BOOK REVIEW / Grim fairy-tales of the first family: 'Family Secrets: Ronald Reagan's Daughter Speaks Out' - Patti Davis: Sidgwick & Jackson, 14.99

BEING the daughter of Ron and Nancy Reagan sounds pretty grim. There's Mom popping pills and eavesdropping on conversations. There's Pop ranting on about Commies when you're trying to watch television, then staring into space when you try to tell him that Mom's beating you like a gong every time she has one of her little freak-outs. This stuff is fairly routine but sometimes there are high points, like Pop getting you out of bed in the middle of the night to show you how to perform a tracheotomy on Mom, because she has these fits. Or Mom slamming the door in the gardener's face when he comes to the house asking for a glass of water because he's having a heart attack.

In shops Mom always makes a point of saying she's forgotten her chargecard (though her handbag is full of them) and then throwing a tantrum when the shop assistant asks her her name because she thinks everybody should recognise her. Then there are bothersome things like Dad suddenly coming home with a couple of older kids one day and saying 'This is your half-brother and sister - I forgot to mention them before.'

So, yes, one can see that Patti Davis has a point and that the Reagans were not ideal parents. On the other hand, how much of what she says should we believe? She admits in the book that 'I was an accomplished liar: I'd been raised on it.' After predictable teenage anorexia, she went on to become a drug addict (now cured) who grew pot in her back garden and sold it to friends. She tried to become an actress but never made it - she reckons Mom and Pop pulled some strings to block her career. She ran around after rock stars and is very proud of having had an affair with Dennis Wilson of the Beach Boys and a one-night stand with Kris Kristofferson, and she went on television a lot when Pop became President to talk about her 'political growth', which taught her that bombs were a bad thing. She's had therapy, of course, oodles of it, but she still, at 39, sounds like the most irritating sort of 14-year-old. Yet buried within this self-serving farrago there are several facts about the Reagans which seem to contradict her whinge about parental neglect. Even when she was in her twenties and thirties and had slagged them off publicly more often than anyone could count, they were always 'there for her' in a crisis, ready to forgive and forget.

Even if we discount all her accusations, we are still left with a pretty clear insight into Patti Davis's character. And this insight is so damning that the question then arises: how bad a parent do you have to be to produce a daughter like Patti? Quite awful, I'd say.

Register for free to continue reading

Registration is a free and easy way to support our truly independent journalism

By registering, you will also enjoy limited access to Premium articles, exclusive newsletters, commenting, and virtual events with our leading journalists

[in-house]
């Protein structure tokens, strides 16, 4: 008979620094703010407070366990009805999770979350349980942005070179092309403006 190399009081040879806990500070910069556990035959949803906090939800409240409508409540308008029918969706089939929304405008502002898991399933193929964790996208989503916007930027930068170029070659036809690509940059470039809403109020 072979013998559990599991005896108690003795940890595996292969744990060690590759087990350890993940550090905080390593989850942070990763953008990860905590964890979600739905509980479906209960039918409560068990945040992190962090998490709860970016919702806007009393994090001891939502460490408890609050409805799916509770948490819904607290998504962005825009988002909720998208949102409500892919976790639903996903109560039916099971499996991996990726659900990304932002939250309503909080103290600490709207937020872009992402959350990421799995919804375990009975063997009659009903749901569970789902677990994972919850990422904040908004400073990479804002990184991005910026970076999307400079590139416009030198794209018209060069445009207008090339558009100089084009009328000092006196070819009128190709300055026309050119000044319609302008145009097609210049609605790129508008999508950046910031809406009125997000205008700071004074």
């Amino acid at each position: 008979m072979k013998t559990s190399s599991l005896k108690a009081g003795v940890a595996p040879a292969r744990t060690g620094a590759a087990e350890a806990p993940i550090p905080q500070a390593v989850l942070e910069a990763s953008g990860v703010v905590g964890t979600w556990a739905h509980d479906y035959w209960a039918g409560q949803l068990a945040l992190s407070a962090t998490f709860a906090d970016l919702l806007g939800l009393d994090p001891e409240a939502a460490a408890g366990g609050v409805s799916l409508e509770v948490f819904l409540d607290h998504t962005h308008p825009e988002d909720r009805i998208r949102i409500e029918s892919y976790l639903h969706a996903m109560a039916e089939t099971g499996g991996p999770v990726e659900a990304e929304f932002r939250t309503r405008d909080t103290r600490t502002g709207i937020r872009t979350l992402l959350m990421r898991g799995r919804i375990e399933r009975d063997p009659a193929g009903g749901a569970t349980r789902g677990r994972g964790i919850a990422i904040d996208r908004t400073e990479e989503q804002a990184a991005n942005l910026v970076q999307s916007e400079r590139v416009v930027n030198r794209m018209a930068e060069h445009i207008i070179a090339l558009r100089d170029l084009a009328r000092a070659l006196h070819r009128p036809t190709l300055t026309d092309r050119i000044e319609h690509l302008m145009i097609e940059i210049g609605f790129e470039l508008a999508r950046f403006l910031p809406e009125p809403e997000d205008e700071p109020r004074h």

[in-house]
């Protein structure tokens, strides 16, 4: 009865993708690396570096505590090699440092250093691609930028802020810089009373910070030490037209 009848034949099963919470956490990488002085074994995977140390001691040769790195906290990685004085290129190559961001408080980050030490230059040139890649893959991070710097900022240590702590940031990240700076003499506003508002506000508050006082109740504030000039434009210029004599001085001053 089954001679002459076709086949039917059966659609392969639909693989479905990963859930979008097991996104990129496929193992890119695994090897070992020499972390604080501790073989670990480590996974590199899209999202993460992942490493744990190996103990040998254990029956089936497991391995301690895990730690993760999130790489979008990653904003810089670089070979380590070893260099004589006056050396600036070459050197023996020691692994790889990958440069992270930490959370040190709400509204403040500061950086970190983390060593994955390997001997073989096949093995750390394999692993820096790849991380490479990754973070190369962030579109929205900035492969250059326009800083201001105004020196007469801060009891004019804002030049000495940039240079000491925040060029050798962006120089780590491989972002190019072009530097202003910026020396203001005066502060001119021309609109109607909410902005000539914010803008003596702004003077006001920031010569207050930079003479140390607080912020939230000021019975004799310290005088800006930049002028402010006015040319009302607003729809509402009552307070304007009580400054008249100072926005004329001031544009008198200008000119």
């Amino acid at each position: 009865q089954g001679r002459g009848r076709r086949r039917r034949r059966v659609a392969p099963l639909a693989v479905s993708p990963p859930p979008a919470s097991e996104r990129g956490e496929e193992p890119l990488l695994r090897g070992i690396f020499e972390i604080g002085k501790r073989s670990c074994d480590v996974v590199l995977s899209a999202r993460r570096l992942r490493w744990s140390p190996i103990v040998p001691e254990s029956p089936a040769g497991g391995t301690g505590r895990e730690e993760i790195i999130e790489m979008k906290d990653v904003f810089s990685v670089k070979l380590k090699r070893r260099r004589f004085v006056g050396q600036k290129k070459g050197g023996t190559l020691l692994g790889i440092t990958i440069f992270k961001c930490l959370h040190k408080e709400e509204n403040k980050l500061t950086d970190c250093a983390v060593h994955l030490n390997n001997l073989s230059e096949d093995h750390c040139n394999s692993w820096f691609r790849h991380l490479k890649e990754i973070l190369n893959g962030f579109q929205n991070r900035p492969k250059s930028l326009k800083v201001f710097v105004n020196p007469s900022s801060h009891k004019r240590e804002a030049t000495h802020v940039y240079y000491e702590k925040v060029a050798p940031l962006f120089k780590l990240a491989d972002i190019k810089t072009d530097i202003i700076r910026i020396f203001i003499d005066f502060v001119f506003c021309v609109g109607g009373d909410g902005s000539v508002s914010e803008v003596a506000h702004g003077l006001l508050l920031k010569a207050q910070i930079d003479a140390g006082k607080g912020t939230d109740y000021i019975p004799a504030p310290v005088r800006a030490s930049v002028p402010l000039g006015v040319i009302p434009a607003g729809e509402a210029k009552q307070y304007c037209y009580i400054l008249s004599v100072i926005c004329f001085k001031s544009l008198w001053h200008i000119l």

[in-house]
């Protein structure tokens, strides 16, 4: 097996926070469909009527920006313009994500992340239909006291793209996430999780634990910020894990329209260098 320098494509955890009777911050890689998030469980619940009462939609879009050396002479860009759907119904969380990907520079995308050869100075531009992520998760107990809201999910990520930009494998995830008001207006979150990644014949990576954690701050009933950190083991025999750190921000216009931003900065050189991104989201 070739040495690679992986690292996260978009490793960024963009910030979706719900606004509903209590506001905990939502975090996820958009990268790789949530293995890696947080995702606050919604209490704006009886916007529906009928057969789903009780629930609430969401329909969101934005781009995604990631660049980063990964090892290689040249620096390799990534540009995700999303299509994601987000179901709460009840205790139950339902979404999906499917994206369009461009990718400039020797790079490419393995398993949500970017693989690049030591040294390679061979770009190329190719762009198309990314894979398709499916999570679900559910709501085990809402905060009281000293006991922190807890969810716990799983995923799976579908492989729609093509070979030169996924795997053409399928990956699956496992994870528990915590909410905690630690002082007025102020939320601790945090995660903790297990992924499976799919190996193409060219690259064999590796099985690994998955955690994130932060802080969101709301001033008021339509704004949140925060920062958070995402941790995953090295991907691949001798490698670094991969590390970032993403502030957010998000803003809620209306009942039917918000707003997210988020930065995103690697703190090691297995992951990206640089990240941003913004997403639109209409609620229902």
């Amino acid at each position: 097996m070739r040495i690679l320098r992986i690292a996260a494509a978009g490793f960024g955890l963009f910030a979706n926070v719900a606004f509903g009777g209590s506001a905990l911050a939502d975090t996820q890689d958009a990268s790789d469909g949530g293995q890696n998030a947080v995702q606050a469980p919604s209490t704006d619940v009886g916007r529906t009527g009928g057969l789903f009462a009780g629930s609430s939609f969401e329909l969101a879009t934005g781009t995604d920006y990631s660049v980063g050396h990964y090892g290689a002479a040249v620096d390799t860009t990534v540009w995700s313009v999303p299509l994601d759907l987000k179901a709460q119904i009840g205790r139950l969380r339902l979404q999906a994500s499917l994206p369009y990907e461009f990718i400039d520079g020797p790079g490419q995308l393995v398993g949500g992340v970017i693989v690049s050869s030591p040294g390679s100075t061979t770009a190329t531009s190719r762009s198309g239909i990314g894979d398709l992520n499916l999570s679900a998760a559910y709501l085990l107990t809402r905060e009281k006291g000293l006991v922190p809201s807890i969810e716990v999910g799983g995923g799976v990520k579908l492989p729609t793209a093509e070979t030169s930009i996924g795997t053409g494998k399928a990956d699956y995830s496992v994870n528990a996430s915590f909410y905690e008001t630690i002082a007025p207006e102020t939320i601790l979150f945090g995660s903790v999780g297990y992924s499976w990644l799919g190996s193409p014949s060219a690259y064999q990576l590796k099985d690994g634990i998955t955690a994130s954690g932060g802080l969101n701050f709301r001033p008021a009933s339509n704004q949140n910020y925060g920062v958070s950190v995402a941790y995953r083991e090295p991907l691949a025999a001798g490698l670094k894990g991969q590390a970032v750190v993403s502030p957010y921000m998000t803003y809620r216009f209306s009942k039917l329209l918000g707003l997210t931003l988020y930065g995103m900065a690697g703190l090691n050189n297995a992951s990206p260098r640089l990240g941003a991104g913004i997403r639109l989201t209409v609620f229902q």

Please enter a valid email
Please enter a valid email
Must be at least 6 characters, include an upper and lower case character and a number
Must be at least 6 characters, include an upper and lower case character and a number
Must be at least 6 characters, include an upper and lower case character and a number
Please enter your first name
Special characters aren’t allowed
Please enter a name between 1 and 40 characters
Please enter your last name
Special characters aren’t allowed
Please enter a name between 1 and 40 characters
You must be over 18 years old to register
You must be over 18 years old to register
Opt-out-policy
You can opt-out at any time by signing in to your account to manage your preferences. Each email has a link to unsubscribe.

By clicking ‘Create my account’ you confirm that your data has been entered correctly and you have read and agree to our Terms of use, Cookie policy and Privacy notice.

This site is protected by reCAPTCHA and the Google Privacy policy and Terms of service apply.

Already have an account? sign in

By clicking ‘Register’ you confirm that your data has been entered correctly and you have read and agree to our Terms of use, Cookie policy and Privacy notice.

This site is protected by reCAPTCHA and the Google Privacy policy and Terms of service apply.

Register for free to continue reading

Registration is a free and easy way to support our truly independent journalism

By registering, you will also enjoy limited access to Premium articles, exclusive newsletters, commenting, and virtual events with our leading journalists

Already have an account? sign in

By clicking ‘Register’ you confirm that your data has been entered correctly and you have read and agree to our Terms of use, Cookie policy and Privacy notice.

This site is protected by reCAPTCHA and the Google Privacy policy and Terms of service apply.

Join our new commenting forum

Join thought-provoking conversations, follow other Independent readers and see their replies

Comments

Thank you for registering

Please refresh the page or navigate to another page on the site to be automatically logged inPlease refresh your browser to be logged in